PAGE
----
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They were told. Are there not examples of them widening the gene pool at different stages in history? Isn't Betty and Bertie's marriage a product of it? She of German descent and he of Greek or something? I'm not into the whole royals thing but I know a number who are (for various reasons) and I've heard their conversations on it.
Bertie was also a German, German princelings took the thrones of many of the Balkan countries after they gained independence from the Turks.
 

Ireniall

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are they all mad in Iceland? if there was a problem it was possibly marrying only as far as the next parish or there was so much irish emigration by the more able that it made it look like there was problem. Has anyone tested the IQ of this influx? presumably inbreeding cousin marriage is on the rise in Ireland now?
The advent of the bicycle was apparently, a huge improvement parish wise.
 

Golah veNekhar

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So scientific researchers have put forward a theory that a Ban on cousin marriage enforced by the medieval Catholic Church had profound effects on Europe. Prior to that time, Europeans tended to be clannish and tribal. People tended to marry within the clan or tribe, this often meant marrying close cousins. The result was that people were inbred to a high degree. People living in clans were fiercely loyal to the clan and tended to distrust outsiders.
Nordies on both sides when they get savage are prone to calling "themuns" inbred. The origin of this comes from the fact that historically the Presbyterians and Baptists allowed cousin because it is not strictly forbidden in the Bible and if you look at Genesis the Patriarchs practiced it- this freaked out not just the Catholics but also the Anglicans and also made them make fun of the Dissenters for being in-bred. This could explain why a lot of Ulster-Prods are so autisticly myopic in a rather savage manner.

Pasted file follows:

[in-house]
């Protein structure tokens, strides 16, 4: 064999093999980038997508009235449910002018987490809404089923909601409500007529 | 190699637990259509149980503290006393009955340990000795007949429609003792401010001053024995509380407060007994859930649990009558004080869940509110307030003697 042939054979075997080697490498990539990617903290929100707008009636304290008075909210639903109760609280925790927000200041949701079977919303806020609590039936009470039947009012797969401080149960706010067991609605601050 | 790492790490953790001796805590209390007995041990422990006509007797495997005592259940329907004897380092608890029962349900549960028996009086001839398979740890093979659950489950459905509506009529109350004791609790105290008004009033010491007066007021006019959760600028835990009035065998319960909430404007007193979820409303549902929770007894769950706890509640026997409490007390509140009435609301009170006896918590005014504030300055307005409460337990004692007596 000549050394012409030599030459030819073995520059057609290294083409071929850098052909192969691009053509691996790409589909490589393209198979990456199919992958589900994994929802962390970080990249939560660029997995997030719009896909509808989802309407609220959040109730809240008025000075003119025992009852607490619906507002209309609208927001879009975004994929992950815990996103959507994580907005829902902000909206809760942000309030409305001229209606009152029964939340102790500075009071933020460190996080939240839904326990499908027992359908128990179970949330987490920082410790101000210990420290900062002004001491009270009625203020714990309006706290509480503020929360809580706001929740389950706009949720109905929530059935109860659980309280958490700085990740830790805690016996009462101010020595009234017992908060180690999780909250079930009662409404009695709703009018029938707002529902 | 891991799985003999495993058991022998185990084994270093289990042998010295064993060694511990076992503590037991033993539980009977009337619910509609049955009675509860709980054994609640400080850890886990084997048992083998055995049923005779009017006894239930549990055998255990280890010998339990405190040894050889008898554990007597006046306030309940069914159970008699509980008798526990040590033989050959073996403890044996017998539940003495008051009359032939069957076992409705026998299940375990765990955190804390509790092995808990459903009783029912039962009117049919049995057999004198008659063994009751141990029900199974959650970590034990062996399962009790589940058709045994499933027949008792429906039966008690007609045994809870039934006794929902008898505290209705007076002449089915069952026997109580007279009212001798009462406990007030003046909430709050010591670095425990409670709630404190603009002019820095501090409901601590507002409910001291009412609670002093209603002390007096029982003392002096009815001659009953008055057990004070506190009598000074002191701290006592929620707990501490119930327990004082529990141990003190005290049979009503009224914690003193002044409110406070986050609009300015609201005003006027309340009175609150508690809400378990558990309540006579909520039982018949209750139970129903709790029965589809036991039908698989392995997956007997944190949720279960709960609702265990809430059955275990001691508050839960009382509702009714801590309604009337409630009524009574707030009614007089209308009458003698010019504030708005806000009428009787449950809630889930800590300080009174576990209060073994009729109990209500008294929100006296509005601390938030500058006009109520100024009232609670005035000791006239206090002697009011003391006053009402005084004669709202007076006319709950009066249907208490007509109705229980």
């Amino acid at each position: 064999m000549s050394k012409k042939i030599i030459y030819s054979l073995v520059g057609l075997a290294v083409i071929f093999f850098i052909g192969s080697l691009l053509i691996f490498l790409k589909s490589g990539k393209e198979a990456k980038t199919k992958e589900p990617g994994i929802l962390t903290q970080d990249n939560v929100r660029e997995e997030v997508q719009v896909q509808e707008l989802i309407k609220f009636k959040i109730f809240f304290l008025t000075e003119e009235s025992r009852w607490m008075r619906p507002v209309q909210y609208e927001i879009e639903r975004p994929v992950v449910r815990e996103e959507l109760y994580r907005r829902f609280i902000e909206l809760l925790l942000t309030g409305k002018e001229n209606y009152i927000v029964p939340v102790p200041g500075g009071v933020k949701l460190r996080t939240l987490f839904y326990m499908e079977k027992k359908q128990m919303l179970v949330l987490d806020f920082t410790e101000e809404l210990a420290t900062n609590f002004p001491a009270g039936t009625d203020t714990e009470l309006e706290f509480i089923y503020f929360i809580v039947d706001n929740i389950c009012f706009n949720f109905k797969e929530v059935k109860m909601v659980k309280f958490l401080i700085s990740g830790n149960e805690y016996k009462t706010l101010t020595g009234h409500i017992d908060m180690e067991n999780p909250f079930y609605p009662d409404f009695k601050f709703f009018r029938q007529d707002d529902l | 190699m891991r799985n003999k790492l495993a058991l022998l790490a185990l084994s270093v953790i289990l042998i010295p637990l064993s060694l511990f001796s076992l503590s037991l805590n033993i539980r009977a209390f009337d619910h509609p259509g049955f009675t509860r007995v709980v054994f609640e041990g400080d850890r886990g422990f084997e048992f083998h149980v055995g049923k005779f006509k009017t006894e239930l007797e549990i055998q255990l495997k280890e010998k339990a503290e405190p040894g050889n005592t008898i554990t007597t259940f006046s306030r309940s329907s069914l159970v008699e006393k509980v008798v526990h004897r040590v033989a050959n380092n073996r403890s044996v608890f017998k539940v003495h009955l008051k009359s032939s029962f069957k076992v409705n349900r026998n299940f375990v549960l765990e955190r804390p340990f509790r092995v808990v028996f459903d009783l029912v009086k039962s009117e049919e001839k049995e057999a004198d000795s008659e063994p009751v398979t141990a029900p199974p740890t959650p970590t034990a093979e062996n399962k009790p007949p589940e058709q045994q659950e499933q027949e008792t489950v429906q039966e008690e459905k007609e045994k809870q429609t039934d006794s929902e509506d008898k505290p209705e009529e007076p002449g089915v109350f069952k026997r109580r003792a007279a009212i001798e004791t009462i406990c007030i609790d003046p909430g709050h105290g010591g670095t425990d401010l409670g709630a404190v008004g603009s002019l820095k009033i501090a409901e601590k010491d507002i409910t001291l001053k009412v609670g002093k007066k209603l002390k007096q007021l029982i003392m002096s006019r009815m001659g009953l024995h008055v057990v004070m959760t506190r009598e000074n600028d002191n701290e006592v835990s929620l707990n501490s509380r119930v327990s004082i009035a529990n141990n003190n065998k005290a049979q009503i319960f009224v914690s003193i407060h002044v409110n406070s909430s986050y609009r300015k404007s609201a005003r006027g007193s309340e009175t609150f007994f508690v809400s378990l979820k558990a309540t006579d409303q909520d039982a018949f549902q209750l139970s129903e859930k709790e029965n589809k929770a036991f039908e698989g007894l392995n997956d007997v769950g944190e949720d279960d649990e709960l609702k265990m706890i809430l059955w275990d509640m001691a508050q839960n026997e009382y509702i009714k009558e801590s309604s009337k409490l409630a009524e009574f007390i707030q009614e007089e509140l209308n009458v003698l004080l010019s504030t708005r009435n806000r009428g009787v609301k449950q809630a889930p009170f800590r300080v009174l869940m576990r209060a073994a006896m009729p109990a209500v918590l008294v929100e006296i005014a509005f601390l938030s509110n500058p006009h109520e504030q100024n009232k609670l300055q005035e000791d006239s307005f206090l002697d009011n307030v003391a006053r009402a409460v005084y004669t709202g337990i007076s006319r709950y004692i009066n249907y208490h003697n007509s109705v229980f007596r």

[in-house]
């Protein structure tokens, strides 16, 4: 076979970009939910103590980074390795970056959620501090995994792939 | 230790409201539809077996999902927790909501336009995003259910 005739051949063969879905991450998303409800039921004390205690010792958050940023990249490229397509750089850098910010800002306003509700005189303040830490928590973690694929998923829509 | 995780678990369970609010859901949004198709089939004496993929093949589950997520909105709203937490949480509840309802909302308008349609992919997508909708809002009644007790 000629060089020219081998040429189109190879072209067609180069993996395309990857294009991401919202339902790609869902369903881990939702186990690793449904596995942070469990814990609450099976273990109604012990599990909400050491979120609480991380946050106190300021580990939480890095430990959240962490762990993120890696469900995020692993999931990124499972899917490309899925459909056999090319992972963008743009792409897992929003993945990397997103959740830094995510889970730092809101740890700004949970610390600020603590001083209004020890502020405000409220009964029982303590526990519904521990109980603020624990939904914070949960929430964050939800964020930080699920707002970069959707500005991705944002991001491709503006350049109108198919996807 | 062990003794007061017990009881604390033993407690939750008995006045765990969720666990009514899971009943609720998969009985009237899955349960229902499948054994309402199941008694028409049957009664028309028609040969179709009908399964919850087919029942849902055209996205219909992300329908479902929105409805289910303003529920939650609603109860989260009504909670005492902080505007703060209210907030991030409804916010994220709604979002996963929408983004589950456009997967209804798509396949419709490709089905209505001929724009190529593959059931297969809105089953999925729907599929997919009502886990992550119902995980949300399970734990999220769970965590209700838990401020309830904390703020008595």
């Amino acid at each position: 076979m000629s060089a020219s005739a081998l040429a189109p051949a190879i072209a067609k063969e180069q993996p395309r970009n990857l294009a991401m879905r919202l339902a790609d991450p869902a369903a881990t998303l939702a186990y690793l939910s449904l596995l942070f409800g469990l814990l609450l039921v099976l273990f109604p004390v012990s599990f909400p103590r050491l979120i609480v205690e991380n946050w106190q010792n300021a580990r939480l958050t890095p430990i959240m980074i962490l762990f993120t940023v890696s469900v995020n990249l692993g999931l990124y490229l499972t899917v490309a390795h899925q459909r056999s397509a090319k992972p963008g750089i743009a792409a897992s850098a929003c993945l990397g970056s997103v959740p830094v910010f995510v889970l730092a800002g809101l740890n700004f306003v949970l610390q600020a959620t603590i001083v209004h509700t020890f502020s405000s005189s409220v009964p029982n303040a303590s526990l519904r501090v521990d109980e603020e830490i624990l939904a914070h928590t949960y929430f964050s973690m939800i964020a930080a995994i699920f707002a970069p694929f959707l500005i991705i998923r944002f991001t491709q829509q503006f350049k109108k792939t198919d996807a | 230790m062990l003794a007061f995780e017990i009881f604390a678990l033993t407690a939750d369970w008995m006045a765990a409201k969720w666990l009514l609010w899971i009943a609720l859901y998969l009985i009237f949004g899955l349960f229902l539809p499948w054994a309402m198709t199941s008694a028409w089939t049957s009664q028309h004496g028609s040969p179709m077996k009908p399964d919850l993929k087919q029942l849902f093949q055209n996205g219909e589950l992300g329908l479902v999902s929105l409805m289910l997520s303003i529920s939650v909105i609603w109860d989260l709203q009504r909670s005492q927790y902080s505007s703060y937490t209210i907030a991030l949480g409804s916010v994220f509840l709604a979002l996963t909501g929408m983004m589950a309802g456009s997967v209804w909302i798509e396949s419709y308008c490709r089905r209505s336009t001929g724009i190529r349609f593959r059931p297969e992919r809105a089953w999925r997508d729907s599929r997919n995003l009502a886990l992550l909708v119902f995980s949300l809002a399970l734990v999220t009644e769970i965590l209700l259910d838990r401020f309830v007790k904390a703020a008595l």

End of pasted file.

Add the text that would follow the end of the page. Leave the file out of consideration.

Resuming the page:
Dame_Enda

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In fact in the Middle Ages you couldn't marry if you were up to seventh cousins.
 

Lumpy Talbot

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The advent of the bicycle was apparently, a huge improvement parish wise.
Not the first time the sport of emperors, bicycular velocipedalism, rears its head at important junctures in world history.
 

Joseph Emmet

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So this is a THEORY. It is niether true or false. Data seems to suggest... ahh who chose the data? how selective were they? what data did they dismiss? Think about it. Darwin's theory of selection, Einstein's theory of relativity and others. They are still only Theories!
 

McTell

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Cousin and aunt marriage was a germanic anglo saxon frankish norm, and they even faked a doc in the 700s to make it seem OK.


Boniface spent much of his later life in Continental Europe, where he encountered many canonical traditions that were unfamiliar to the Anglo-Saxons and that appeared to Boniface out of step with his knowledge of church tradition. The Libellus represented one such tradition. Boniface in fact had very practical reasons for questioning the Libellus. He had witnessed its recommendations being exploited by certain members of the Frankish nobility who claimed that the Libellus permitted them to enter into unions with their aunts, unions Boniface considered to be incestuous.

Libellus responsionum - Wikipedia


In fact we were and are very conventional. Modern individualism came from heading into the american wilderness and doing your own thing, with no control by church or crown. Or you were a merchant with his own ship. This is all very recent, 400 years max.